Data collected in Paris in 1983 permit a more precise study of the deaths that were attributed directly to drug abuse, particularly with a view to defining death related to drug abuse, providing relevant clinical background information and describing the circumstances in which such deaths occurred. The data were collected by means of a detailed examination of the medico-legal records. Information was also gathered by means of a retrospective survey conducted at the five main public health institutions specialized in receiving and treating drug addicts in Paris and by obtaining data from the departmental directorates of Action sanitaire et sociale in Paris and the three surrounding departements.
The age of the individuals that died as a result of drug abuse ranged from 16 to 40 years ; the average age was 23.8 years. On average, the victims were significantly older than the addicts charged with drug offences and distinctly younger than the addicts undergoing regular treatment [ 1] . Most of them (89 per cent) were French. It should be noted that 25 per cent of the drug addicts held in prison were foreigners [ 2] . For the majority of the cases, the place of residence was Paris (35 per cent) or its suburbs (45 per cent). The departement that was most affected was Seine Saint-Denis, which accounted for 21 per cent of the drug-related deaths Most victims were from working-class or underprivileged districts. Their social characteristics were strongly marked by an inability to integrate into society : 50 per cent were not trained in a profession or were unemployed. Among those who were employed, the largest proportion was made up of white-collar workers.
An examination of the drugs involved clearly reveals the predominant role of heroin (80 per cent). The small number of cases in this study does not permit an analysis of the role of other substances, particularly psychotropic substances and alcohol, in drug-related deaths [ 3] . The deaths occurred most frequently in public places, such as cafés and hotels, or in private dwellings, sometimes that of the victim's parents.
The medico-legal history of individuals who died as a result of drug abuse was difficult to establish. In 60 per cent of the cases, the individuals were known either to the public health authorities in Paris, in one of the three surrounding departements or to one or more public health centres The majority of them were long-standing addicts. In nearly half of the cases, recourse to a public health institution occurred late, which implied that, despite the fact that most victims had used drugs for a long period of time, they had received little medical attention. Intervention by the judicial authorities also came late : 46 per cent were summoned in either 1982 or 1983.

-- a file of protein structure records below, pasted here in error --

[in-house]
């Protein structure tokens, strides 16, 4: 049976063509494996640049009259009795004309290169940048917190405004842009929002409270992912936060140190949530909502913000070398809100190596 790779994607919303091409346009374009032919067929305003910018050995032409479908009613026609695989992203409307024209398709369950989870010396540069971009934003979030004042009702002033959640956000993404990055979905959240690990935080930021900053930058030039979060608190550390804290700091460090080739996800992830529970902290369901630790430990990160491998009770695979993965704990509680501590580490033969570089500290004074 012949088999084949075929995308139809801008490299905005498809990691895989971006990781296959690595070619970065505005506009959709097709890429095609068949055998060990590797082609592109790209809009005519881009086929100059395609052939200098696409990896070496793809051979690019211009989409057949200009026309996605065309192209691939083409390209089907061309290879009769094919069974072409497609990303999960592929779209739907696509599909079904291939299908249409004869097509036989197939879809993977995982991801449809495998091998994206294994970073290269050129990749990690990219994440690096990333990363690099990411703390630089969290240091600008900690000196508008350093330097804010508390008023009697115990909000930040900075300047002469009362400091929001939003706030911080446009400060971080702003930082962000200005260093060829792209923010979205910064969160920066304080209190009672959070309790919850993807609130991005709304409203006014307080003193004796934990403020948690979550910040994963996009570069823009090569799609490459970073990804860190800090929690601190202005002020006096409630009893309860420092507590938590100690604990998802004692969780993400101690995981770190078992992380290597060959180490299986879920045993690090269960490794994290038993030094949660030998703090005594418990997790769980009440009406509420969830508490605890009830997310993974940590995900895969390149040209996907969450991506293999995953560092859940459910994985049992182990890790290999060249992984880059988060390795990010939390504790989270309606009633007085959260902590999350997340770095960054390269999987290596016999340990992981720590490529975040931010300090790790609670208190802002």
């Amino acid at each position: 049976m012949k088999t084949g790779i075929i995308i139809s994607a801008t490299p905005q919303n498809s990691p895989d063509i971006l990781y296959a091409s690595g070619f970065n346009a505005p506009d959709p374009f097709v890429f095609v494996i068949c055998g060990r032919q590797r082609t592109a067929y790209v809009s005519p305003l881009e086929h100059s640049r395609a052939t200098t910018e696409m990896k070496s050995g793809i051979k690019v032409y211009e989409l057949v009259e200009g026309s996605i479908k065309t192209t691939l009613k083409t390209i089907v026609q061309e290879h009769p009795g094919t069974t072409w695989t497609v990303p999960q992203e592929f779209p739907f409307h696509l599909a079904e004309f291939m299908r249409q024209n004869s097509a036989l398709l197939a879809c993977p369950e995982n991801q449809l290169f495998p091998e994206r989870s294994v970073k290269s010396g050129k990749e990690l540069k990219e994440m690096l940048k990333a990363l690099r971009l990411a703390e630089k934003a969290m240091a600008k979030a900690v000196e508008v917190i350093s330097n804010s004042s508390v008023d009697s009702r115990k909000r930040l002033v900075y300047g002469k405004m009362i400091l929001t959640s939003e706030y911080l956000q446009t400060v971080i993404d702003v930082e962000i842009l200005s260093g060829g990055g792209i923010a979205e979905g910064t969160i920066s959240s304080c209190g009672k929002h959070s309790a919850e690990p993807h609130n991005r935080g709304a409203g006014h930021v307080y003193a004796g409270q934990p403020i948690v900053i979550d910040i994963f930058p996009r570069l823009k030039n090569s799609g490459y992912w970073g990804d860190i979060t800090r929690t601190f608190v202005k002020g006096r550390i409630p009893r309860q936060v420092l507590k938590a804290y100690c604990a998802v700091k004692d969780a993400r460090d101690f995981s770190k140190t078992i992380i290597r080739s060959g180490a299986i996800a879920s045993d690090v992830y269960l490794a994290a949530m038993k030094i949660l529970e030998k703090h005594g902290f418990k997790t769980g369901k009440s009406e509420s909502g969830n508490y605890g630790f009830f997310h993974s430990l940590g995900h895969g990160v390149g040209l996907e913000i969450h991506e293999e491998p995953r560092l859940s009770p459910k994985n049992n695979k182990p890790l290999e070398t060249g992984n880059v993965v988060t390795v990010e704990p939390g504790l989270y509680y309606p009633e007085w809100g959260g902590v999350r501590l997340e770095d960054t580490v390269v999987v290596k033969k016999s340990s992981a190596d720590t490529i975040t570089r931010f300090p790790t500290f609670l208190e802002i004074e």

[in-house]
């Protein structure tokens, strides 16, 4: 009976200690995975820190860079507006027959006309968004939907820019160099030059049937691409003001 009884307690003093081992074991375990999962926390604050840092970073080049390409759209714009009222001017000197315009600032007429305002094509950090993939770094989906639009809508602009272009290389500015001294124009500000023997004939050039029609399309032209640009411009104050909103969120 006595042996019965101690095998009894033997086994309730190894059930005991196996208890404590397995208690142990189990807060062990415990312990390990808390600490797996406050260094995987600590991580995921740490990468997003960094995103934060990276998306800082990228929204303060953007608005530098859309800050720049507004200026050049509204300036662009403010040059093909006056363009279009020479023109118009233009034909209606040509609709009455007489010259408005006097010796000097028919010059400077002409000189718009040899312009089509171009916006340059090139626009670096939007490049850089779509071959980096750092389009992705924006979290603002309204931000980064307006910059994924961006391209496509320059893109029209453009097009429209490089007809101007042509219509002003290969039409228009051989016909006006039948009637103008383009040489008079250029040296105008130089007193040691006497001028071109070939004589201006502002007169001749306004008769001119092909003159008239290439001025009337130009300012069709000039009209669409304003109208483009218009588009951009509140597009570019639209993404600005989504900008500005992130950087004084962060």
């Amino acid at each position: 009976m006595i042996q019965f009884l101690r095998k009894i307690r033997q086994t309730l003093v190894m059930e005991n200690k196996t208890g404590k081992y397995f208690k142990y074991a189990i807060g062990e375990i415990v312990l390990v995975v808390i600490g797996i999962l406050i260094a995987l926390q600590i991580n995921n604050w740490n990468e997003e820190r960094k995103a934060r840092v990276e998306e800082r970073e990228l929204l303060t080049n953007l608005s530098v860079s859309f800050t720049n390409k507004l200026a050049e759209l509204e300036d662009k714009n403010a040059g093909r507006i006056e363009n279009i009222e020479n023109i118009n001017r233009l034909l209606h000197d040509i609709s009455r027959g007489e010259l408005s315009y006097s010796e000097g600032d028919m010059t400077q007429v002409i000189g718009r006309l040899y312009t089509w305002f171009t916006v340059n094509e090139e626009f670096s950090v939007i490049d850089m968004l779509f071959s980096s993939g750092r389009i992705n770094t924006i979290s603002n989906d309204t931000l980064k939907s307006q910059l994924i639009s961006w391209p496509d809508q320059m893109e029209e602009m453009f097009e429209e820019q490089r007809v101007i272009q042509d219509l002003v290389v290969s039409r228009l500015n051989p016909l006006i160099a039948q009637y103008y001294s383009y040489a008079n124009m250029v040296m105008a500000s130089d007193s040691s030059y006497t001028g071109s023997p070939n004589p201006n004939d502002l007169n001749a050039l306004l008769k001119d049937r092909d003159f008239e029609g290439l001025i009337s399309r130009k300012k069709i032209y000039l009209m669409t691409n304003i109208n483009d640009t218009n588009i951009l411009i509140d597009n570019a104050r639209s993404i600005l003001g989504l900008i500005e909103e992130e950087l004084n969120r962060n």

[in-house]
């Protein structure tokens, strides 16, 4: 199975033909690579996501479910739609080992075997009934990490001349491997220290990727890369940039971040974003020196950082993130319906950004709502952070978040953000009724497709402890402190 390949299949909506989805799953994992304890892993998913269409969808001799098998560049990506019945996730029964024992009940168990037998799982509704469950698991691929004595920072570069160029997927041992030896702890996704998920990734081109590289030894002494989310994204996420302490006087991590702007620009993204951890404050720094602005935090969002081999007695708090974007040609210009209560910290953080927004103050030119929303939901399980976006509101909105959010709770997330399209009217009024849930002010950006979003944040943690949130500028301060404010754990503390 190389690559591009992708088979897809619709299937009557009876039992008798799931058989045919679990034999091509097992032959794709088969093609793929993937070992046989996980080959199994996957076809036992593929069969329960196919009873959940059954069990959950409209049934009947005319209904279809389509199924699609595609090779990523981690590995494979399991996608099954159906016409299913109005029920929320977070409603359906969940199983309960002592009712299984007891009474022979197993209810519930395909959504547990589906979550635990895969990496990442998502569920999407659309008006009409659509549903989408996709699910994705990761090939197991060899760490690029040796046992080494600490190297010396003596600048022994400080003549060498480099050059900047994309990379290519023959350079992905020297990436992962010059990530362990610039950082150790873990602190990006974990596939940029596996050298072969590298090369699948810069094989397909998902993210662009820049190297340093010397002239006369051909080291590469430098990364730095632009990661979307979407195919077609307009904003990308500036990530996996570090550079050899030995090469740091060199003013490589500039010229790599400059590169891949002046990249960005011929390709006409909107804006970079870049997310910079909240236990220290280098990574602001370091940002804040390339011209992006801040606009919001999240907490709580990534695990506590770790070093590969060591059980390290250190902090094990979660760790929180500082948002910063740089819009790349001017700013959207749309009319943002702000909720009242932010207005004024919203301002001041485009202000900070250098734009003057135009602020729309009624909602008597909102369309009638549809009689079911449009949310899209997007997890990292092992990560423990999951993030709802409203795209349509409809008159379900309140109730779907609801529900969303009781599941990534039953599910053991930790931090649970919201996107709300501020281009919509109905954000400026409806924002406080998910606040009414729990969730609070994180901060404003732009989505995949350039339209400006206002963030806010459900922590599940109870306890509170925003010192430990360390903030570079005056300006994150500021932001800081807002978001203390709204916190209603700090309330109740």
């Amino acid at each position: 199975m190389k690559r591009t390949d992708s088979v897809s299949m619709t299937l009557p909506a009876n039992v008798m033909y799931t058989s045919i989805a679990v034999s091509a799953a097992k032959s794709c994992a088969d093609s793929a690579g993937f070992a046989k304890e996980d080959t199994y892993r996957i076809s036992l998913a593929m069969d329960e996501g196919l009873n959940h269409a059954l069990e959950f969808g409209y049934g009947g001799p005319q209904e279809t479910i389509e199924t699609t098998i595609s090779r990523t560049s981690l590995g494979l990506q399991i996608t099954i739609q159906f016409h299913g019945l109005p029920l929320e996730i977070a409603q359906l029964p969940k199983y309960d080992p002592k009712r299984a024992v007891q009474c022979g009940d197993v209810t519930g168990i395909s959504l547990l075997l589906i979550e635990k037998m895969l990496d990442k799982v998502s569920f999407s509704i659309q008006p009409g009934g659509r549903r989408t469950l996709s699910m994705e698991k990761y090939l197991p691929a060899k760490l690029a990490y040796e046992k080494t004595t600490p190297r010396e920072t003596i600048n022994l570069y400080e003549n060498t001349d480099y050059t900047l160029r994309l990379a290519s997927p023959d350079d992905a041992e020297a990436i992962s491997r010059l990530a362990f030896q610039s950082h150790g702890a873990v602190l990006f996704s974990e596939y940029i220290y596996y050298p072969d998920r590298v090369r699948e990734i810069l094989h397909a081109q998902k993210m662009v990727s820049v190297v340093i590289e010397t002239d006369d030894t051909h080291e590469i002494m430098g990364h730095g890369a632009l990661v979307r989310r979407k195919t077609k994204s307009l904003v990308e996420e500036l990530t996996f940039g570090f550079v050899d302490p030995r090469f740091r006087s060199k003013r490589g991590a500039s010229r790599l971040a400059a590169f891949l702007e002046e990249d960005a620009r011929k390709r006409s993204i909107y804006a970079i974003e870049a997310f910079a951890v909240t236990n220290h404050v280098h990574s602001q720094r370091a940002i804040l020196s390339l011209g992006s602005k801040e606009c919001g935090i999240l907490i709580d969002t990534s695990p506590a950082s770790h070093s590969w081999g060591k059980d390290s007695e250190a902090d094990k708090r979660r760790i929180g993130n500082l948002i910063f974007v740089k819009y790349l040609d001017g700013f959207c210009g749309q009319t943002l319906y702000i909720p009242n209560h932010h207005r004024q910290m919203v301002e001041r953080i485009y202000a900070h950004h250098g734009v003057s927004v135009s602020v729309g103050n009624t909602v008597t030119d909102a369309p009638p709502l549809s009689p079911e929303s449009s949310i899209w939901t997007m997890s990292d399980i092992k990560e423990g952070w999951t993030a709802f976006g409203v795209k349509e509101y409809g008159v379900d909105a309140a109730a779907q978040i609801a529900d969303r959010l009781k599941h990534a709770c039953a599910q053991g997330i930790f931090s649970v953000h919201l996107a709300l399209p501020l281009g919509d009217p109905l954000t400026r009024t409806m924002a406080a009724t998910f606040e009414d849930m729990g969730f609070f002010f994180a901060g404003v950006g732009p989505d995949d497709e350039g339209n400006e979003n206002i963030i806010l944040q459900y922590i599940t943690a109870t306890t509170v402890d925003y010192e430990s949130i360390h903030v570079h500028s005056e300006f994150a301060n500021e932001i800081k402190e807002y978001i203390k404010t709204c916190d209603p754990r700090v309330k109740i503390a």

These last two facts fit in with the idea that most of the subjects found it difficult to integrate into society and were probably psychologically, physically and economically exhausted. This becomes more evident if one examines the length of heroin use among the subjects : in nearly half of the cases, heroin had been used for five years or longer.
This supports the view that death occurred mostly among long-standing or confirmed addicts, irrespective of age [ 4] . It should also be noted that 25 per cent of the persons concerned were, because of their drug problems, known to both the public health authorities and the police.
In most countries, records of deaths related to drug abuse are kept by either the public health authorities, the police or the judiciary, and such records yield an annual figure. It is, however, debatable whether these figures are comparable or whether they are indicative of the extent and pattern of drug-related deaths in each country.
To state that a death is related to the use of drugs implies that there is at least a partial cause-and-effect relationship between the consumption of illicit drugs and the death. This relationship is obvious in cases of "overdose", i.e. massive intoxication, but sometimes, even in such cases, mere drug use is not sufficient to explain the death [ 5] , which may be attributed to several causes that may not be closely linked to drug use. This explains why the definitions of drug-related death that are adopted in various countries may differ. The criteria for such definitions are usually based on : (a) medical premises, such as the type of substance used and the way in which it was administered ; (b) the circumstances surrounding the death ; and (c) the identity of the individual, especially whether he or she had been known as a drug addict.
Medical aspects cover possible medical causes of drug-related deaths, such as massive intoxication, organic diseases among drug addicts and suicidal behaviour. Circumstantial aspects must be considered since such deaths may se linked to indirect consequences of intoxication, such as road accidents and fires. The individual's identity must also be considered inasmuch as central files make it possible to ascertain whether the death in question occurred to a known drug addict.